is also blurrier. Siege Rhino is probably the best four-drop, but the fight between it and a Sidisi, Brood Tyrant or Outpost Siege is actually a fight
regardless of who hit the table first.

Looking at the other formats, it’s interesting to classify them in this way. Modern is definitely a high delta format with lots of situationally powerful
cards and filler between the absurdly powerful combo pieces. Vintage is definitely a low delta format despite the Restricted list. There are just so many
answers, ways to filter cards, and powerful effects that it’s easy for your entire deck to be loaded with them. Legacy is borderline, but it’s really just
a bunch of high spread decks that happen to look like decks of all good cards when you cast Brainstorm and Ponder, which implies there can be a coexistence
between the two at some times.

So, what does this actually mean?

On the lowest level, in a good deck format, don’t play bad cards. While not every good deck format is the midrange slog fest like this one is, there is
often a trend towards exchanges when all the cards are good and there is a low quality delta between them. Playing a situational stinker often means that
when everything trades off, your last card is worth nothing, while their last card is great. The big effort that has to be put in is figuring out what the
line between a good and bad card is. For example, this weekend we saw in practice that Sidisi, Undead Vizier and Lightning Berserker definitely are on the
good side of that line, but that wasn’t obviously clear for either of those.

In a bad deck format, make sure that you show up with the actual hitters. The easiest way to lose is if your high quality cards aren’t actually high enough
quality. The example of this I immediately think of is Jund Monsters last year. Polukranos and Stormbreath Dragon actually lost the heads up fight to
Thassa, Desecration Demon, or Sphinx’s Revelation, and that was your power high end. As a result, the deck sometimes won when you drew answers to their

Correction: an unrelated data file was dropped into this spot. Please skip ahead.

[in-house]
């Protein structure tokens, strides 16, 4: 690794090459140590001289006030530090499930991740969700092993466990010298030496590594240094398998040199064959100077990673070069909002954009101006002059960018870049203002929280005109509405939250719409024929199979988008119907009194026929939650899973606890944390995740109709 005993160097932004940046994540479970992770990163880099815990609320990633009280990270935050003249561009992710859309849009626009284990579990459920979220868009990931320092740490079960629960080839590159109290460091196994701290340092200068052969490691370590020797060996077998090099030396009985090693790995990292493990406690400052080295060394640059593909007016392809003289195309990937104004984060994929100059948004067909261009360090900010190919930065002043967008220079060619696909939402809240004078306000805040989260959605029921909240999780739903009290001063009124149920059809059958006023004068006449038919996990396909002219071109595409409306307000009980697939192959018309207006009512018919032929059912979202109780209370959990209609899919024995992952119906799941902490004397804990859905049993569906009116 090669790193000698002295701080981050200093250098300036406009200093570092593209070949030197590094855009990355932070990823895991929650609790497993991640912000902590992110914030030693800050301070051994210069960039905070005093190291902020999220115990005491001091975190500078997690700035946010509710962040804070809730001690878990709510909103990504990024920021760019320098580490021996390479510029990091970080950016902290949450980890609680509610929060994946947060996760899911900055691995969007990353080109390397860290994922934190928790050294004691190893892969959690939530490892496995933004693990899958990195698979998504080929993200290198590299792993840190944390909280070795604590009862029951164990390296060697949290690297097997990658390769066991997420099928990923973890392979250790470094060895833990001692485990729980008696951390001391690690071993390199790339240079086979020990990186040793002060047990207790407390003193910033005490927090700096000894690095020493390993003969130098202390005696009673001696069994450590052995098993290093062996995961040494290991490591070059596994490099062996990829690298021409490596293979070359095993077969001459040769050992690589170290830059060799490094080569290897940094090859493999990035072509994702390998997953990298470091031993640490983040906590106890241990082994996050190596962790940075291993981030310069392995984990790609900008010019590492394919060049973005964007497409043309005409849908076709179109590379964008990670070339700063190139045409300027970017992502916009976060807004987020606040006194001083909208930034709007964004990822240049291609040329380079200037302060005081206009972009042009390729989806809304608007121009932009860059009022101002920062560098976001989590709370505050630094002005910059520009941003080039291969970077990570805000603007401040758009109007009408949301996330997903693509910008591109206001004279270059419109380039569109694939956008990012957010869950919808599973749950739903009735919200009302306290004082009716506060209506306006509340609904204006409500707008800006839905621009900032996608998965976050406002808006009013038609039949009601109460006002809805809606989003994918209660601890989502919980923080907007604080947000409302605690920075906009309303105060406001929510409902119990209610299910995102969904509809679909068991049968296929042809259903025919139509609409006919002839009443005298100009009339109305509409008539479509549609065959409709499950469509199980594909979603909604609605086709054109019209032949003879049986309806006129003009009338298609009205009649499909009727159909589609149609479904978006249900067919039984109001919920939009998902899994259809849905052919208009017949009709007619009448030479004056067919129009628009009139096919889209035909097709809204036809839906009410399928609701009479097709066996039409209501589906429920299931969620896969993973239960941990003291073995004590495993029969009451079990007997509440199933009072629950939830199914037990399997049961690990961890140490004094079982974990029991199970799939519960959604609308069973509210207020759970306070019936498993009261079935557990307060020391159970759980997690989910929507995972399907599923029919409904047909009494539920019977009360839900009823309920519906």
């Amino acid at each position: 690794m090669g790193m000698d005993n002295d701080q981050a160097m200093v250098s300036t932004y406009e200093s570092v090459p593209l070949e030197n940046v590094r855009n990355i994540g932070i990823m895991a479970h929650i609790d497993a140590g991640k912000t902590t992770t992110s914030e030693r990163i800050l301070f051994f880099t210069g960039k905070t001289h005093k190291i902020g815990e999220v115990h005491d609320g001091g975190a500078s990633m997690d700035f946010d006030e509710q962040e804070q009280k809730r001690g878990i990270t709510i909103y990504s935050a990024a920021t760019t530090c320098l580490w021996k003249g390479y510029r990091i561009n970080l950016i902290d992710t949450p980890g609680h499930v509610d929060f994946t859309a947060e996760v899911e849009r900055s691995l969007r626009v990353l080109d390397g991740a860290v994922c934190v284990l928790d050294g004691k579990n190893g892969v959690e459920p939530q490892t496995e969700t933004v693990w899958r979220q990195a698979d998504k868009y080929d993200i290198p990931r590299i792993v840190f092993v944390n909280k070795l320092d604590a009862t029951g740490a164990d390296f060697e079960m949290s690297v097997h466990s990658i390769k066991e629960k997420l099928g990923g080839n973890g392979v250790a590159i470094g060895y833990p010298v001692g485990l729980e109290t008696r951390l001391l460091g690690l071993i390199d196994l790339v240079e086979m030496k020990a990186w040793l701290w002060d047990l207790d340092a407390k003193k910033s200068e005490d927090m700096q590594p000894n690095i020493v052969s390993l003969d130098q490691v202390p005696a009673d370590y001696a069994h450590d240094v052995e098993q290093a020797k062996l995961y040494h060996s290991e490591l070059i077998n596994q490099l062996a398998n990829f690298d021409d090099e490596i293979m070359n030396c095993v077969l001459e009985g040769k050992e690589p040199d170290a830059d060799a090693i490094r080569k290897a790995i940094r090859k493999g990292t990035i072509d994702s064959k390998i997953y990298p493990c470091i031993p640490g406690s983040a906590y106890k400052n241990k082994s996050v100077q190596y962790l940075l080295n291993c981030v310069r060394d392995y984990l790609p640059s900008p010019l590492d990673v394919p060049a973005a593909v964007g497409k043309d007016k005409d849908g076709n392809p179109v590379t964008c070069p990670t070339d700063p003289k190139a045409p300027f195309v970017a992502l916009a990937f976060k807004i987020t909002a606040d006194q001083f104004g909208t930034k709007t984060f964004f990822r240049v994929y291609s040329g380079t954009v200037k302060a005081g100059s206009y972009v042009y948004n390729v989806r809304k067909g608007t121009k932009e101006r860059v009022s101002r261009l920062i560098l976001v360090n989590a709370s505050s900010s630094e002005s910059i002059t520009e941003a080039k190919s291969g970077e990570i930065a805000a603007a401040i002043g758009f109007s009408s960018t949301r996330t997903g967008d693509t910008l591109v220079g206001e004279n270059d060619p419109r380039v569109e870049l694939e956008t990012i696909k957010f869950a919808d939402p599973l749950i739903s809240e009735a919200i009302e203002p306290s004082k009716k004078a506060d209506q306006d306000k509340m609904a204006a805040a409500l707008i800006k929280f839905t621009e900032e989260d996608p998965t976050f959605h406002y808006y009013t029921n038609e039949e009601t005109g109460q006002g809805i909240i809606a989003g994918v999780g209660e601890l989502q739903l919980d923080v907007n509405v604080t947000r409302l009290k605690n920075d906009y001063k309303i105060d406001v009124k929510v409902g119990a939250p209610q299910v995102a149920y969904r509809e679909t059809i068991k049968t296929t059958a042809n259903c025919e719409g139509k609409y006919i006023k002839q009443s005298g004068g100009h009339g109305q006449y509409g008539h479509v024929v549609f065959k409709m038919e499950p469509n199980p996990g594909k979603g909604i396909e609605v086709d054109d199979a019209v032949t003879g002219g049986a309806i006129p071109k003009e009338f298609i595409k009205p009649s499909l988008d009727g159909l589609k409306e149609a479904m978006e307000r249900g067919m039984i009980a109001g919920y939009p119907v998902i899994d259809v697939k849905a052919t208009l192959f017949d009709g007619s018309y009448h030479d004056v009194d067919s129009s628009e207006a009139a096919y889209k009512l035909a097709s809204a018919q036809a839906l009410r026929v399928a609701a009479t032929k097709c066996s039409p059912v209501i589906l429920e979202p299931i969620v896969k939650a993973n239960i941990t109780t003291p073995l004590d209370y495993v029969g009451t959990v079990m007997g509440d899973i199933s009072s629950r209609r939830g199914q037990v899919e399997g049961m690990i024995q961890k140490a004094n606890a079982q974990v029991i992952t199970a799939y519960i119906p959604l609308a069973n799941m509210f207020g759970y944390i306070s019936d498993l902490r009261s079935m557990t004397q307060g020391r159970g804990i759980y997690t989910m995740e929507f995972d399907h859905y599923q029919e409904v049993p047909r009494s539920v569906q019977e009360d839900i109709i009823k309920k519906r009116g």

good cards and had more good cards than your answers, but in the parity cases, you were often behind.

This also means different things for different archetypes.

The one I’m most familiar with is aggro.

In good deck formats, your aggressive decks should be as non-interactive as possible. You want Pyreheart Wolf, or hexproof, or flying, or whatever method
of not letting your opponent exchange cards. You are exploiting time in exchange for being a bit behind on trade, so you can’t let them make those
exchanges. Your opponent’s good cards will often be a threat to race back, so if you ever let up the gas you will die very fast.

In bad deck formats, your aggressive decks need to be sure that a mix of their crappy cards is good enough to win some games. If you don’t draw Thassa, God
of the Sea, you need to be able to kill them with Cloudfin Raptors and Judge’s Familiars, or get them dead with Signal Pests, Vault Skirges, and Nexuses if
you don’t have a Cranial Plating in play. I personally think these games are some of the best Magic, but that may be because I enjoy my opponents losing in
miserably embarrassing ways too much.

Control decks are mostly the same regardless of setting. Your trump needs to be a real trump that goes over the top. In bad deck formats, this is usually a
single card that just ends the game with no reasonable answer. Sphinx’s Revelation, Cruel Ultimatum, Grave Titan. In good deck formats the bar on trump is
usually a bit lower since if there was some absurd trump, the format would be bleeding the other way, but it’s still something that outclasses the other
threats in the format. Ugin, the Spirit Dragon as the only absurd board rectifier or chaining Dig Through Times would be the example of this format, or
Nephalia Drownyard as a way to always win the long game in Innistrad/Return to Ravnica Standard.

Midrange in bad deck formats is about riding the highest quality cards possible. Last year, Pack Rat was the most dominant two-drop, Desecration Demon was
the most powerful four-drop, Underworld Connections was the second most powerful long game (sorry, Sphinx’s Revelation was a nice one), and Thoughtseize
and Hero’s Downfall were the best answers. The rest of your cards just filled in the gaps while you assumed your opponent would stumble somewhere and just
get out-card-qualitied.

In good deck formats, the reverse is true. Instead of having the highest quality cards, you need to make as many of your cards as always good as possible.
While this is generally the goal of most decks in good deck formats, you have to really take it to the extreme. You need to be as many Abzan Charms and